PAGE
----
An obligation, but not a duty

by Timothy Lee Davis

This year I was awarded the Wiley W. Manuel award for pro bono legal services for my voluntary efforts to aid the poor through the San Diego Volunteer Lawyer Program. The personal satisfaction I received from helping people who needed me easily outstripped the pleasure I received from getting the award.

I found time to donate to the needy. But it's important to point out that I was also able to pick and choose which clients I felt deserved ny help.

I would not have been so pleased to provide help to the client if, by bureaucratic rule, I was required to represent clients to fulfill a dictated 50-hour pro bono schedule. I would have been outraged if I was forced to donate my time and money to someone I didn't want to help.

The underlying idea that forcing already-dedicated men and women to provide pro bono services will somehow benefit society is a fallacy.

While I chose to give more than 50 hours of service over the past year, many of my brethren donate far more hours to worthy community service organizations like Big Brothers, United Way, local community political associations, schools, churches, the arts, etc.

Who is to say that their chosen contributions aren't much more valuable and don't improve our quality of life far more than a measly 50 hours of pro bono work?

And who will explain to the past beneficiaries of our other endeavors when we have to say "no" to another charitable effort because we're stuck doing mandatory pro bono work?

Unlike the MCLE debacle, I don't think that pro bono service should be mandated at all, even if every breathing private/public lawyer, judge or professor is required to participate.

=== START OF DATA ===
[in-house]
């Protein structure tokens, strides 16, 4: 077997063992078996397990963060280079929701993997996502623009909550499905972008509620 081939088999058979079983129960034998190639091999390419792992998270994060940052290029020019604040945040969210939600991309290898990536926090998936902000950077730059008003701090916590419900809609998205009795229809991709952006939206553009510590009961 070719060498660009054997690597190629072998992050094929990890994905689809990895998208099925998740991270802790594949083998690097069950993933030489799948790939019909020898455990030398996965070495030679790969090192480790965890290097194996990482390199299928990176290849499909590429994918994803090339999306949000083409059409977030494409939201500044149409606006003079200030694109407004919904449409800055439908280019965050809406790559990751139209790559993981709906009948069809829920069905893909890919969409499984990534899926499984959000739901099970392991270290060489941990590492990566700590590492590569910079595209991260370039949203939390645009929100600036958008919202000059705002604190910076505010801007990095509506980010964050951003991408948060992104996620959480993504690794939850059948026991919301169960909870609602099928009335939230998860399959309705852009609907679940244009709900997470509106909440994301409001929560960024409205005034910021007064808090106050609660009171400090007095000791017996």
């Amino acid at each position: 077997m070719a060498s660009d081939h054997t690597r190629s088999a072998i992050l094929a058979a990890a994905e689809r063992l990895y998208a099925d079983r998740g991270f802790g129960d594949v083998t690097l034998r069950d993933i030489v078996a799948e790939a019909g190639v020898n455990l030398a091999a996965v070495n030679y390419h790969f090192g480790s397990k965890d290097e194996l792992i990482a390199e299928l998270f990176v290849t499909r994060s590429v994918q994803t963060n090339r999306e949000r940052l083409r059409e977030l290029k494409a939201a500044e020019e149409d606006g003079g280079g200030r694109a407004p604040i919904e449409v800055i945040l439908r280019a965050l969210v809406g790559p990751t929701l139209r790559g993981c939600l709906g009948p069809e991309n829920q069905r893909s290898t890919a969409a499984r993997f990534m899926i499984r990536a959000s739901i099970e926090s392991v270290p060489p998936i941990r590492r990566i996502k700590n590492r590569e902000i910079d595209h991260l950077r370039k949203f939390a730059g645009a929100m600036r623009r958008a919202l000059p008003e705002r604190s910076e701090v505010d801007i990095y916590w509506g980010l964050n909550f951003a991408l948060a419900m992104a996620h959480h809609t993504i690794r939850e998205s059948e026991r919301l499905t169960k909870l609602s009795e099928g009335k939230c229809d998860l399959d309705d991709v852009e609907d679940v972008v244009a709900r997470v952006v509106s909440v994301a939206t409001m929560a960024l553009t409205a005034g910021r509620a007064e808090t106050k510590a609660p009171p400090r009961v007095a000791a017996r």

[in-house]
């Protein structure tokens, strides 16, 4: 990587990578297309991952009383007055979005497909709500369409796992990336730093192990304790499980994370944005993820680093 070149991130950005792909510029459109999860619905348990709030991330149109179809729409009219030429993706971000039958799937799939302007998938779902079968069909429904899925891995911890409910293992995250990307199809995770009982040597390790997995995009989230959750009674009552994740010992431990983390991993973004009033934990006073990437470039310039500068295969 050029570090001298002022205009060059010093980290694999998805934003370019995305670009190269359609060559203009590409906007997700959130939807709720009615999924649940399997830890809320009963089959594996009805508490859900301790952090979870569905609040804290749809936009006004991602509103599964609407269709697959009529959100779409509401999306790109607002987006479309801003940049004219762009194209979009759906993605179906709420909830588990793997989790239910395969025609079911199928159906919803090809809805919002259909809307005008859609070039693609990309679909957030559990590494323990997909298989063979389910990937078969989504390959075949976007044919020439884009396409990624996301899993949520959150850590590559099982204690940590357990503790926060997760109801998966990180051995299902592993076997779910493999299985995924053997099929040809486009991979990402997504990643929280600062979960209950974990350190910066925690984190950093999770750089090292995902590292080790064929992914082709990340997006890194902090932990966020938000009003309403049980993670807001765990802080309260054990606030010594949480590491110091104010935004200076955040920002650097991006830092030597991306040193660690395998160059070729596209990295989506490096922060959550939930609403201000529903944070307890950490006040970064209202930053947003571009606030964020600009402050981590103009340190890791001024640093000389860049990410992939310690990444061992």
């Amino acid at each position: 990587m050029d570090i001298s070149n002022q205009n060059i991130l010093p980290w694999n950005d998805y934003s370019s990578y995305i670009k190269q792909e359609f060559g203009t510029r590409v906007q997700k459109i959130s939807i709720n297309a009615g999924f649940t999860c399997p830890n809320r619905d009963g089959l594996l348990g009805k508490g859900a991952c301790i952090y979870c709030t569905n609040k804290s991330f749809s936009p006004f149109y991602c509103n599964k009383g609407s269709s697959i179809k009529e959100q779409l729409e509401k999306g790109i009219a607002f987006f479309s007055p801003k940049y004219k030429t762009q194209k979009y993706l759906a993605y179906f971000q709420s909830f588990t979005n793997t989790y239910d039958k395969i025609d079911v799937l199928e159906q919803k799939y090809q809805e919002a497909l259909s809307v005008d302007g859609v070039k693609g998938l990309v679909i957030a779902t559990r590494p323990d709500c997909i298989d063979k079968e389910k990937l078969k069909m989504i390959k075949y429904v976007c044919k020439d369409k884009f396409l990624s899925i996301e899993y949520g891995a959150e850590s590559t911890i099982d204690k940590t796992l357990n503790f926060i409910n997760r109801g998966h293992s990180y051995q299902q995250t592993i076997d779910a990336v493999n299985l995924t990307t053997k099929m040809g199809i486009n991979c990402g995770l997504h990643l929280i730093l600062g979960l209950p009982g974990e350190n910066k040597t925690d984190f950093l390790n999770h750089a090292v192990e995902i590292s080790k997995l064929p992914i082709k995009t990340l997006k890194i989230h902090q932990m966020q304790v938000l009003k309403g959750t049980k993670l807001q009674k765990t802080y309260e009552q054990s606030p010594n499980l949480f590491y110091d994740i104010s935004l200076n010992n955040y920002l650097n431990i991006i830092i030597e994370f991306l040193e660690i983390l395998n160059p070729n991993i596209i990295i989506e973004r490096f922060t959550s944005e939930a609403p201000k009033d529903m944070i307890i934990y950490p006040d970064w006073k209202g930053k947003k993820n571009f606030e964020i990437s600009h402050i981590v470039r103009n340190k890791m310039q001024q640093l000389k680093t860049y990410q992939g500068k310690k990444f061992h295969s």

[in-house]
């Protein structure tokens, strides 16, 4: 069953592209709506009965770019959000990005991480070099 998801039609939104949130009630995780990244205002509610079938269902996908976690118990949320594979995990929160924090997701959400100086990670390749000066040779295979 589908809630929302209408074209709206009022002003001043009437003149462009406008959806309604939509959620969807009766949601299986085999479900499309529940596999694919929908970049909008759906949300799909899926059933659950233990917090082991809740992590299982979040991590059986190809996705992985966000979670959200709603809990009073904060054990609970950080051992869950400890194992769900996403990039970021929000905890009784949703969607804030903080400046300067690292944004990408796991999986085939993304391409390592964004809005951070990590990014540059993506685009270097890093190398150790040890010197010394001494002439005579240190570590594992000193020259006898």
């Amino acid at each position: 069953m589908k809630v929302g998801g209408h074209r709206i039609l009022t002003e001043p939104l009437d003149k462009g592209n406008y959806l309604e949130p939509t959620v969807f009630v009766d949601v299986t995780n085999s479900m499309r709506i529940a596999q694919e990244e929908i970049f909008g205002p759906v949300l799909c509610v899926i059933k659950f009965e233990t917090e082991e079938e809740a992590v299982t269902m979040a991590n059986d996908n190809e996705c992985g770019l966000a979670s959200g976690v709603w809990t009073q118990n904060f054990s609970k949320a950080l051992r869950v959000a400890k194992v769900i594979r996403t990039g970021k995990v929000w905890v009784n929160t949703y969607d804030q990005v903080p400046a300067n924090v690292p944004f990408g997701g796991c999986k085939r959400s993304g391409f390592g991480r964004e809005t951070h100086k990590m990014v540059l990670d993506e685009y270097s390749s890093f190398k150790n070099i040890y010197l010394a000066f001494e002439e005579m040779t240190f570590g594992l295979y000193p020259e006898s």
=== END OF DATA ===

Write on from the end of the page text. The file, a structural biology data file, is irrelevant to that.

Don't we have a right to determine whether or not our own efforts should be focused on a particular charitable cause or not?

Don't we have a right to say that we don't agree that providing free legal service isn't as important as suing manufacturers of death traps like flammable baby pajamas?

Isn't it as important to stop Ford Motor Co. from producing exploding Pintos as it is to help the indigent with divorce proceedings?

And isn't it more important to protect the Constitution from an overzealous prosecution effort than to half-heartedly represent the poor with a Social Security appeal?

Frankly, I am offended by the idea that forcing me and my colleagues to donate free time to the indigent must be more important than the ways that we are now spending our time.

The whole idea assumes that a bunch of elitists are better suited than we are to determine how each of us shall spend 50 hours of our time each calendar year.

Yes, I'm very grateful to be able to reap the rewards and satisfaction of representing citizens before our courts.

I believe that I have a great obligation to return service to the people for the grant of my license. And I believe that by being available, by doing my job, often representing the underdog against the powerful and wealthy, I am already fulfilling that great obligation.

Attorney Timothy Lee Davis is a sole practitioner in San Diego.